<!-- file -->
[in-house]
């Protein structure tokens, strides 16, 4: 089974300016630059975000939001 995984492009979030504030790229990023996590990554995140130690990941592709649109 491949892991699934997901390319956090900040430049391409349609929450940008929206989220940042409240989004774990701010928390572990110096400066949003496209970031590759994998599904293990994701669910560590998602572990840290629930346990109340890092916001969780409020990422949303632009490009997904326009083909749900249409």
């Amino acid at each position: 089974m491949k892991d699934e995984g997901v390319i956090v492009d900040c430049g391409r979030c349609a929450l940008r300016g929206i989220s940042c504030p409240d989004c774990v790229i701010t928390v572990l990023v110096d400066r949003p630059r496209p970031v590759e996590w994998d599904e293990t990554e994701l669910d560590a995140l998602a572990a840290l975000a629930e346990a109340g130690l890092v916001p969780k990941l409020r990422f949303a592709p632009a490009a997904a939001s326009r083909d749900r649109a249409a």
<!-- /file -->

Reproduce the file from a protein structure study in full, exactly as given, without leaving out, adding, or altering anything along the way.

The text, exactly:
[in-house]
């Protein structure tokens, strides 16, 4: 089974300016630059975000939001 995984492009979030504030790229990023996590990554995140130690990941592709649109 491949892991699934997901390319956090900040430049391409349609929450940008929206989220940042409240989004774990701010928390572990110096400066949003496209970031590759994998599904293990994701669910560590998602572990840290629930346990109340890092916001969780409020990422949303632009490009997904326009083909749900249409």
């Amino acid at each position: 089974m491949k892991d699934e995984g997901v390319i956090v492009d900040c430049g391409r979030c349609a929450l940008r300016g929206i989220s940042c504030p409240d989004c774990v790229i701010t928390v572990l990023v110096d400066r949003p630059r496209p970031v590759e996590w994998d599904e293990t990554e994701l669910d560590a995140l998602a572990a840290l975000a629930e346990a109340g130690l890092v916001p969780k990941l409020r990422f949303a592709p632009a490009a997904a939001s326009r083909d749900r649109a249409a």